From Gmail to Global Warming Skeptics (With a Single Click)

Facts matter: Sign up for the free Mother Jones Daily newsletter. Support our nonprofit reporting. Subscribe to our print magazine.


global%20warming.jpgUpon logging into my Gmail account this morning, what should I find in the “sponsored link” spot above my inbox but the following message:

“Global warming is not a crisis! Gore won’t debate.”

Intrigued, I clicked on the link and found myself at the website of the Heartland Institute, a Chicago-based think tank whose mission is “to discover and promote free-market solutions to social and economic problems.”

The site is full of all sorts of treats, including a video clip from Hannity & Colmes in which a Heartland Institute senior fellow (pricelessly named James Taylor) trots out all the usual flimsy climate-change-is-a-hoax arguments. Also featured on the site is the Global Warming Test. The first question: “Global warming is a real phenomenon: Earth’s temperature is increasing.” True or false? (False, obviously. “Don’t panic when you hear global alarmists warning the Earth may have warmed almost 1 degree in the last 200 years,” the answer reads. “Although this still hasn’t yet been proven, it is in fact exactly what should be happening if everything is normal.”)

According to SourceWatch, the Heartland Institute has ties to the tobacco industry. The group has also received contributions from ExxonMobil (MoJo included them in our list of think tanks in bed with ExxonMobil in 2005).

As a longtime Gmail user, I’m used to weird ads. (Just today, in fact, an e-mail from a friend about a Halloween costume was accompanied by an ad for a company that makes diapers and clothes for pet birds.) But Global Warming Heartland is not funny-weird, it’s irritating-weird. I’m left wondering how exactly the Google ad process works—and what keywords in my e-mail could possibly have invited the Heartland Institute to perch above my inbox.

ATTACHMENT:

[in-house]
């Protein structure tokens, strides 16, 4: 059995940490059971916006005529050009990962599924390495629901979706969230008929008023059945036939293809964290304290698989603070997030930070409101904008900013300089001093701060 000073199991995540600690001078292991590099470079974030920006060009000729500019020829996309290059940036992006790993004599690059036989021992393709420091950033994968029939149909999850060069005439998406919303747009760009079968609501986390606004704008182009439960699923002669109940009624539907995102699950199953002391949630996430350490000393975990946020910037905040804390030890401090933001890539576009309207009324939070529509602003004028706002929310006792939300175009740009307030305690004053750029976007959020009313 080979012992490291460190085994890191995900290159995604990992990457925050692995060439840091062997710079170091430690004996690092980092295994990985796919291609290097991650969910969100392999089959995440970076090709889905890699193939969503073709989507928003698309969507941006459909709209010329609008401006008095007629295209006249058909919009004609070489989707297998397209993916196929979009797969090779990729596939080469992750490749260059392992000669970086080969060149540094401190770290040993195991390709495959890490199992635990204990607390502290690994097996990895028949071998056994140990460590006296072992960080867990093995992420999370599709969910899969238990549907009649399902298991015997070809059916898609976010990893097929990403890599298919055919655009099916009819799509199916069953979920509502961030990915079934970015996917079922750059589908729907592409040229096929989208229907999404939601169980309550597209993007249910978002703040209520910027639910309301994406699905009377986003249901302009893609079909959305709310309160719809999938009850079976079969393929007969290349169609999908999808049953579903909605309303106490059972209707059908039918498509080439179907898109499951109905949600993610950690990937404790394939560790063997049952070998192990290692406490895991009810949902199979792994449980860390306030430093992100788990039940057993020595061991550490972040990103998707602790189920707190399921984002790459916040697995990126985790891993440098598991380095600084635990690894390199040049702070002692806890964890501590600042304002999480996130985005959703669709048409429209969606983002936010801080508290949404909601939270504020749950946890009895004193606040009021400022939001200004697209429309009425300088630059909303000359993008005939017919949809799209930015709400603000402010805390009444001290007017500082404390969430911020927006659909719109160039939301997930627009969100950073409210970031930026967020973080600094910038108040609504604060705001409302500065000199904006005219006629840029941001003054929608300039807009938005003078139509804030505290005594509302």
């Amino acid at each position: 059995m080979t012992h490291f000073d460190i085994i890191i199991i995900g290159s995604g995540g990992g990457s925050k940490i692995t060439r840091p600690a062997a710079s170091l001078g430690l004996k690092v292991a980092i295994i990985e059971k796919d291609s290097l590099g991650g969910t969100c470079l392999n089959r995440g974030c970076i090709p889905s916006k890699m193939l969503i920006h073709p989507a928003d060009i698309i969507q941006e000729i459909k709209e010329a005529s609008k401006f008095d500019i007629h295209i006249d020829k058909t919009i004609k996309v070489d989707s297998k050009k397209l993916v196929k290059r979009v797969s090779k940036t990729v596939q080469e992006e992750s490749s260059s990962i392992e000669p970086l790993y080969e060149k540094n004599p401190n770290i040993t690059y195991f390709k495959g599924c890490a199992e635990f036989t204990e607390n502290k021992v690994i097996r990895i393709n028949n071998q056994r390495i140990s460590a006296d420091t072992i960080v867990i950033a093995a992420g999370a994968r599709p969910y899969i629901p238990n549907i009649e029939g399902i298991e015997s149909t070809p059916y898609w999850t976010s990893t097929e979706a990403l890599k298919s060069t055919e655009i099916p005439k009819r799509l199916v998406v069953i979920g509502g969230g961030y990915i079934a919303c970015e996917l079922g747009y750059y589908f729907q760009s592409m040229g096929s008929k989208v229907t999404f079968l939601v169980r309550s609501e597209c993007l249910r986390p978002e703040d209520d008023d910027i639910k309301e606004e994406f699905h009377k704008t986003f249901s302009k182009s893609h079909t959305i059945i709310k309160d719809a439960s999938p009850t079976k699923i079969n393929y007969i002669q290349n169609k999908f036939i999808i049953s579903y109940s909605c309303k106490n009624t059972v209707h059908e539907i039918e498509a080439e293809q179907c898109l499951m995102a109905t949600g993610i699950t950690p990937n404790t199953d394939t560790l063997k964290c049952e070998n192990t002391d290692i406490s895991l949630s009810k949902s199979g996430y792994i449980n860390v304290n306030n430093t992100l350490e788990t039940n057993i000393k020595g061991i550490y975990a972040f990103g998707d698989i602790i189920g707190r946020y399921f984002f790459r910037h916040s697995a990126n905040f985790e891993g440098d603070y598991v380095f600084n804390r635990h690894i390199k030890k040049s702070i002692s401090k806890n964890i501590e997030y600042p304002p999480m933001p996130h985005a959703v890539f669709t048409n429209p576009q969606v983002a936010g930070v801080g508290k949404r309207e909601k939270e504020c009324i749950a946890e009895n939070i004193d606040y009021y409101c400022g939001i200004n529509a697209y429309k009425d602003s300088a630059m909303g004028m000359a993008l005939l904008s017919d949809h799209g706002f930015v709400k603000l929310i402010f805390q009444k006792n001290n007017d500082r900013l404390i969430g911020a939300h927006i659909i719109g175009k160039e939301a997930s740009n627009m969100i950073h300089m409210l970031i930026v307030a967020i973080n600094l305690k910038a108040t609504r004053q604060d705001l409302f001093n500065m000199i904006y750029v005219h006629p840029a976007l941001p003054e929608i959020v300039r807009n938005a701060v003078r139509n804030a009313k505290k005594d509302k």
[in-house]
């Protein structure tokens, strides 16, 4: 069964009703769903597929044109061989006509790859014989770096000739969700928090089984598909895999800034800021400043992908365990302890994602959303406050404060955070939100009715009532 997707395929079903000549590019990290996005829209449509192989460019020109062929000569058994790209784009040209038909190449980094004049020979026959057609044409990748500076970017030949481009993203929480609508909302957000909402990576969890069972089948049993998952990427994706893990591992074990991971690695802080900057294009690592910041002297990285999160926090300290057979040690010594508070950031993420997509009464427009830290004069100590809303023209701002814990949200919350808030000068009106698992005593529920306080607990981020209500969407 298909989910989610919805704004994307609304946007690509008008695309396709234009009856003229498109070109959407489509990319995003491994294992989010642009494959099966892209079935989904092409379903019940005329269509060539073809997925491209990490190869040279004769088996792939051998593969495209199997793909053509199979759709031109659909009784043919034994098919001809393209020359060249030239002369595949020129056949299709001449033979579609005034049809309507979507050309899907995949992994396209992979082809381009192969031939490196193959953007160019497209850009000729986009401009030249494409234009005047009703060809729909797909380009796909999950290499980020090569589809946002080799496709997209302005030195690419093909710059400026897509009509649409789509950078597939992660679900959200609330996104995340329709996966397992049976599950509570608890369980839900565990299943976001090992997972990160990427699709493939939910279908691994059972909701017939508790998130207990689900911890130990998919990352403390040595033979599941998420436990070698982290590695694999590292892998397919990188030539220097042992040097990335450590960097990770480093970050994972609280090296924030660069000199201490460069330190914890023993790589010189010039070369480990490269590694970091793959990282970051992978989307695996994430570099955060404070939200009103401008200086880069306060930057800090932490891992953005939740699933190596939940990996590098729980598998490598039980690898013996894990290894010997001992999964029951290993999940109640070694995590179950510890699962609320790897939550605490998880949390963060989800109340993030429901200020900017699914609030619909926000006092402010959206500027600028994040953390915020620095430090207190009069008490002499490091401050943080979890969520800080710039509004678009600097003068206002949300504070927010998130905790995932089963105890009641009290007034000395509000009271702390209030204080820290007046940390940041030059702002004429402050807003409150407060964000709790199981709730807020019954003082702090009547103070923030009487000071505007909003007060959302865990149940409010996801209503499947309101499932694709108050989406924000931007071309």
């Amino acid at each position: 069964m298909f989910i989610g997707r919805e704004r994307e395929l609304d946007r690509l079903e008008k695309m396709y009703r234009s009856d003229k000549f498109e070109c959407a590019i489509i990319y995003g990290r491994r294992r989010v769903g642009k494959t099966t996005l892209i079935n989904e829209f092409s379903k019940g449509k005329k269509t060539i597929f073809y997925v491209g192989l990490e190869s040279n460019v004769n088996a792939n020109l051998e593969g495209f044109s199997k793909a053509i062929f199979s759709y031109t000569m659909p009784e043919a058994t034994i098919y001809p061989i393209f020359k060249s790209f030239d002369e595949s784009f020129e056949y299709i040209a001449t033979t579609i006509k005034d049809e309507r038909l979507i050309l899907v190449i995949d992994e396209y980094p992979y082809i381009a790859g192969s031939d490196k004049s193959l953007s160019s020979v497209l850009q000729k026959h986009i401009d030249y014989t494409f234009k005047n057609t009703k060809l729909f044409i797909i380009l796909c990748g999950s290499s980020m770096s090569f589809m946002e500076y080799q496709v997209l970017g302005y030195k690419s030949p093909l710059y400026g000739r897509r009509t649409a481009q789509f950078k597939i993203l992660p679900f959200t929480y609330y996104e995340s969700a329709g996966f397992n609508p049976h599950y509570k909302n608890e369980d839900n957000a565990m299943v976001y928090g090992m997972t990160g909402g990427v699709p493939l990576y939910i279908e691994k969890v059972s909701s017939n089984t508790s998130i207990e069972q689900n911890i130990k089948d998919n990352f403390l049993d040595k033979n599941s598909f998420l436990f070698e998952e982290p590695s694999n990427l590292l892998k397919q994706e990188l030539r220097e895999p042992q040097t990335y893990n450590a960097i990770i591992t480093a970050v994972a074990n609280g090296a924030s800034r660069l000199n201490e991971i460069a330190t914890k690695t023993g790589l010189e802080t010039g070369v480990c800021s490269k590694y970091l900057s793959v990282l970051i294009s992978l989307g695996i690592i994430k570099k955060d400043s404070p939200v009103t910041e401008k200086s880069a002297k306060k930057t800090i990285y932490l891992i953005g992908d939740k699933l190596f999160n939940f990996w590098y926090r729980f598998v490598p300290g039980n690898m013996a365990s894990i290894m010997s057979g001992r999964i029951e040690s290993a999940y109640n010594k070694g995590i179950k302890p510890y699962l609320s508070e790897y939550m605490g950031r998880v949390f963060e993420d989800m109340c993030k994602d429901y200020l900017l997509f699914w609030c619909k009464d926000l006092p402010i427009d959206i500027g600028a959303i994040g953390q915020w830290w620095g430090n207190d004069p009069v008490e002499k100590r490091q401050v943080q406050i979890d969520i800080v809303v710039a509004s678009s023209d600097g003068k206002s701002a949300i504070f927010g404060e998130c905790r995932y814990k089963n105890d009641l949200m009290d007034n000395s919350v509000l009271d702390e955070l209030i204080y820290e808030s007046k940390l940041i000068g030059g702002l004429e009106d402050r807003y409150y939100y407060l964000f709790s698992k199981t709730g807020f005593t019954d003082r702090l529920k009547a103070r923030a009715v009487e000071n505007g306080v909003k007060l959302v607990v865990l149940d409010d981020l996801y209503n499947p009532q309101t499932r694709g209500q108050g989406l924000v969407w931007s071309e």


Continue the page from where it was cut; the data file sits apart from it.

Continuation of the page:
THE TRUTH...

is the first thing despots go after. An unwavering commitment to it is probably what draws you to Mother Jones' journalism. And as we're seeing in the US and the world around, authoritarians seek to poison the discourse and the way we relate to each other because they can't stand people coming together around a shared sense of the truth—it's a huge threat to them.

Which is also a pretty great way to describe Mother Jones' mission: People coming together around the truth to hold power accountable.

And right now, we need to raise about $400,000 from our online readers over the next two months to hit our annual goal and make good on that mission. Read more about the information war we find ourselves in and how people-powered, independent reporting can and must rise to the challenge—and please support our team's truth-telling journalism with a donation if you can right now.

payment methods

THE TRUTH...

is the first thing despots go after. An unwavering commitment to it is probably what draws you to Mother Jones' journalism. And as we're seeing in the US and the world around, authoritarians seek to poison the discourse and the way we relate to each other because they can't stand people coming together around a shared sense of the truth—it's a huge threat to them.

Which is also a pretty great way to describe Mother Jones' mission: People coming together around the truth to hold power accountable.

And right now, we need to raise about $400,000 from our online readers over the next two months to hit our annual goal and make good on that mission. Read more about the information war we find ourselves in and how people-powered, independent reporting can and must rise to the challenge—and please support our team's truth-telling journalism with a donation if you can right now.

payment methods

We Recommend

Latest

Sign up for our free newsletter

Subscribe to the Mother Jones Daily to have our top stories delivered directly to your inbox.

Get our award-winning magazine

Save big on a full year of investigations, ideas, and insights.

Subscribe

Support our journalism

Help Mother Jones' reporters dig deep with a tax-deductible donation.

Donate